Log24

Wednesday, January 9, 2013

Eve and Cleavage

Filed under: General — Tags: — m759 @ 11:01 AM

From a poem by Frances Frost—

"The upper peak, the shattered rock that cleaves the northward sky
remains alone untaken by the darkness"

— "From a Mountain-Top," The North American Review ,
December 1939 (Vol. 248, No. 2, page 301)

For some material related to the Frost poem,
if only by verbal coincidence, see shattered + rock in this journal.

See also rock + cleavage.

For the relationship to Eve, see New Year's Eve, 2012
and the following image by Karolin Schnoor, who also
illustrated the New York Times  op-ed piece "Catholic
Education, in Need of Salvation
" published online on
Epiphany 2013 (see last evening's Log24 post)—

For some context, see Establishment of the Talented.

Saturday, March 2, 2019

Fashion Story

Filed under: General — m759 @ 10:47 PM

A death last Sunday —

Meanwhile . . .

Amy Adams attends the 2019 Vanity Fair Oscar Party 
at Wallis Annenberg Center for the Performing Arts on
Sunday, February 24, 2019, in Beverly Hills, California.

"Here was finality indeed, and cleavage!

             — Under the Volcano

Tuesday, January 1, 2019

Child’s Play Continues — La Despedida

Filed under: General — m759 @ 1:03 PM

This post was suggested by the phrase "Froebel Decade" from
the search results below.

This journal a decade ago had a post on the late Donald Westlake,
an author who reportedly died of a heart attack in Mexico on Dec. 31,
2008, while on his way to a New Year's Eve dinner.

One of Westlake's books —

Related material —

"La Despedida " and "Finality indeed, and cleavage!"

Tuesday, December 22, 2015

Boulevard of Broken Punchlines

Filed under: General — m759 @ 11:00 AM

Continues.

On 'Bridesmaids' as a film about an out-of-work pastry chef

   "Here was finality indeed, and cleavage!" — Under the Volcano

Monday, August 24, 2015

Quality Review

Filed under: General — Tags: — m759 @ 11:00 AM

 Quality as Cleavage

Cleavage Term

Tuesday, May 5, 2015

Harvard Cinco de Mayo

Filed under: General — Tags: , — m759 @ 1:00 PM

… And Some Not So Live —

"Here was finality indeed, and cleavage!" — Under the Volcano

Saturday, April 11, 2015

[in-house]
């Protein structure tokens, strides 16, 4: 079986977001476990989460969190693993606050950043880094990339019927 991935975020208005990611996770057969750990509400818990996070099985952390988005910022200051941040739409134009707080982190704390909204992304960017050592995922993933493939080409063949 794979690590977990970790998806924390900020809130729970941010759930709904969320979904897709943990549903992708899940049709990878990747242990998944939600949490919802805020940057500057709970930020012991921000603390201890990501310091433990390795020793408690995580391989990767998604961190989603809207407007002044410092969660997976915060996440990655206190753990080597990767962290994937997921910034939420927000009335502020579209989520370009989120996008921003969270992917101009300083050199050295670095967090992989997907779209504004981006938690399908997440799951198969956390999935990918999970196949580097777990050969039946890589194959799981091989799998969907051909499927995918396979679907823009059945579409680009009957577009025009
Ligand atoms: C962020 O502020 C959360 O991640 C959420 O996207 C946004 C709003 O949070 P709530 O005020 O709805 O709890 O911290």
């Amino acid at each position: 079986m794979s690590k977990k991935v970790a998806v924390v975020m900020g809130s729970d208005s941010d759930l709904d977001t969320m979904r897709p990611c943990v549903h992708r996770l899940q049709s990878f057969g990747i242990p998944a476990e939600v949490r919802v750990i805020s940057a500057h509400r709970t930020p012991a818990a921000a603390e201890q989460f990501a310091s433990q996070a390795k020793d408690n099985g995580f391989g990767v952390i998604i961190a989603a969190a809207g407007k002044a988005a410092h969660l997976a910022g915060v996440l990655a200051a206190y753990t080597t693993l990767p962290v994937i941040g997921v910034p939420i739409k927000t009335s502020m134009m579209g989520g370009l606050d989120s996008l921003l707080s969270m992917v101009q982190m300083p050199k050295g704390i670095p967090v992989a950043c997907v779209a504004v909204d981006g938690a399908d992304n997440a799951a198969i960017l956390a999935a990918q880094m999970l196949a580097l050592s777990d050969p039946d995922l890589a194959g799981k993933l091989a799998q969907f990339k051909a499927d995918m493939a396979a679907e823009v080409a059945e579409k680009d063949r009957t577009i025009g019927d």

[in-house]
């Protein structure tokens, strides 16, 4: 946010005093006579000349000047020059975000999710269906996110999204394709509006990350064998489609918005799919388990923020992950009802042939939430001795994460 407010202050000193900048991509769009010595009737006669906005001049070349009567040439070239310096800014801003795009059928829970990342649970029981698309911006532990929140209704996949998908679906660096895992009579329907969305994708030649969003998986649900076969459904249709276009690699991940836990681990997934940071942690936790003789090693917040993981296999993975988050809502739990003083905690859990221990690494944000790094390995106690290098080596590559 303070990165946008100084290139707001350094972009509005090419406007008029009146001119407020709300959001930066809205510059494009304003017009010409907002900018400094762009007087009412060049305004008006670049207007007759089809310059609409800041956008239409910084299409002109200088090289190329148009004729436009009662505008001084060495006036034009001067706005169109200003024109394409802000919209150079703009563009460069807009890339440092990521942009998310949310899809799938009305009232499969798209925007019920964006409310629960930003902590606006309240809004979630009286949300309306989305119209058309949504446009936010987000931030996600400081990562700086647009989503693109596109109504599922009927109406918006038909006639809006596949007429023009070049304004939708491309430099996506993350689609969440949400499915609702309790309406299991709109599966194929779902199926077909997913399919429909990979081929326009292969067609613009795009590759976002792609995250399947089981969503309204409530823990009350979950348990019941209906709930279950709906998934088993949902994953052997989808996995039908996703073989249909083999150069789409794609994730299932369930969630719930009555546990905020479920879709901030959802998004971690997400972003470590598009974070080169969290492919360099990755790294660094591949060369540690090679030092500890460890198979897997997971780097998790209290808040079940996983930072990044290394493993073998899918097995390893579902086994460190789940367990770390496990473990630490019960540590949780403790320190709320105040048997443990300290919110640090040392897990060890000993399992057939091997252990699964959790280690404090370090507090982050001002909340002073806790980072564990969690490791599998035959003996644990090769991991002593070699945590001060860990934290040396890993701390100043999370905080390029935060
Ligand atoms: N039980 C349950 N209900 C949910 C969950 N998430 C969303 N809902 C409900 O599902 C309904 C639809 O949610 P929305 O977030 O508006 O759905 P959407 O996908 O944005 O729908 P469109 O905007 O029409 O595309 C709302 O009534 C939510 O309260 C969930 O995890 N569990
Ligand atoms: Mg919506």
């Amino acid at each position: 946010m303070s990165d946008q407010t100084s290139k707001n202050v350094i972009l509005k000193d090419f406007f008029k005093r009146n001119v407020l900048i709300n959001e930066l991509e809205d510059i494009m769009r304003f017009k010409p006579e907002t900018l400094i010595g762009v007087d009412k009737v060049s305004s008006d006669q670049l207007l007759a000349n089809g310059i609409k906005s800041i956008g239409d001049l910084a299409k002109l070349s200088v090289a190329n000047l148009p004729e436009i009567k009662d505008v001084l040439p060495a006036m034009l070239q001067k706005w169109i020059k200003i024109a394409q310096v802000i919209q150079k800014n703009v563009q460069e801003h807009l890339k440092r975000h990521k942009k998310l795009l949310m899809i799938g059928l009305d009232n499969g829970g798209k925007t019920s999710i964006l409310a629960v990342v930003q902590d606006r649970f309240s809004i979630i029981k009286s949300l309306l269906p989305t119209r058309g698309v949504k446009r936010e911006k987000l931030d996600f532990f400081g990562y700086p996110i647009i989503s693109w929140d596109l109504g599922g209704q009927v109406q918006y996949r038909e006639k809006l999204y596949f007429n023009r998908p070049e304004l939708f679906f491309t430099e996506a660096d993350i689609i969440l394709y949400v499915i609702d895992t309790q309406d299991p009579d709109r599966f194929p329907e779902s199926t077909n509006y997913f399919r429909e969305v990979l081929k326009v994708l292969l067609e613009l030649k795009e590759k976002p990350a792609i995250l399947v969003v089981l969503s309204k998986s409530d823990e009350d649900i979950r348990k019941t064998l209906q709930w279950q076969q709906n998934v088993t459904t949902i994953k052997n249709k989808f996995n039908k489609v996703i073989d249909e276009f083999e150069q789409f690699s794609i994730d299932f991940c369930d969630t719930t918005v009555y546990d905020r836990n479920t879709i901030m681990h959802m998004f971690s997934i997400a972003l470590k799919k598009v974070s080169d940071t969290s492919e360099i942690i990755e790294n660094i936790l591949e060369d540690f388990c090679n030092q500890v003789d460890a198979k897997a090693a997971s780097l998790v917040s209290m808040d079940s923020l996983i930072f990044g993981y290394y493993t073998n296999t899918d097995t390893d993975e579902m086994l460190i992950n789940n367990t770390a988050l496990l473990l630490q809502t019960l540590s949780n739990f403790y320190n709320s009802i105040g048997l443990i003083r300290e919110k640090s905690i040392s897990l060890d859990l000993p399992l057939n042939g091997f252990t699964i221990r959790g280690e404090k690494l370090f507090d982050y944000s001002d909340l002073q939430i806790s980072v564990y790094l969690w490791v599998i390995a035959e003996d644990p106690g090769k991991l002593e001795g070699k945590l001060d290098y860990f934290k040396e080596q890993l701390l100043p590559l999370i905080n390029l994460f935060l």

Yale Mot

Filed under: General — Tags: — m759 @ 3:01 PM

From a New York Post  review of "Clouds of Sils Maria,"
a film that opened yesterday —

"Assayas [the writer-director] evidently thinks he’s
being daring and original and avant-garde in leaving
so much open-ended. But you can tell what really
interests him isn’t doing the work of a serious artist
but the comfy trappings of one — the swank dining
rooms, the posh cars with drivers always at the ready.
What’s French for bourgeois? Never mind.
'Clouds' isn’t a film but an idea for a film —
unfinished, unsatisfying, undergraduate."

Kyle Smith, Yale '89

From this date last year:

"Here was finality indeed, and cleavage!"

Sunday, January 6, 2013

True Fury

Filed under: General — m759 @ 6:29 AM

For the Feast of Epiphany:

A trip back to December 1955

IMAGE- Cowboy magi and star on cover of TRUE, Dec. 1955 IMAGE- Gloria Pall on back cover of FURY, Dec. 1955

Meditations for Three Kings Day (Feast of Epiphany)—

"Show me all  the blueprints." — Leonardo DiCaprio as Howard Hughes

"The Tesseract is where it belongs: out of our reach." — Samuel L. Jackson as Nick Fury

"Here was finality indeed, and cleavage!" — Malcolm Lowry's Under the Volcano  (1947)

Click images for some background.

Monday, August 13, 2012

Something Between

Filed under: General — m759 @ 6:07 PM

"I am a skeptic to whom the idea that a benign God 
created us and watches over us is something between
a fairy story and a bad joke." 

— The late art critic Robert Hughes in Things I Didn't Know*

A followup to this afternoon's previous Amy Adams post—

"Here was finality indeed, and cleavage!" 

             — Under the Volcano

     * Vintage paperback, December 2007, page 7

Wednesday, May 16, 2012

Curb Your Enthusiasm*

Filed under: General — m759 @ 8:00 PM

From "Crude Foyer," a Wallace Stevens poem

In which we read the critique of paradise
And say it is the work
Of a comedian, this critique….

Whatever Works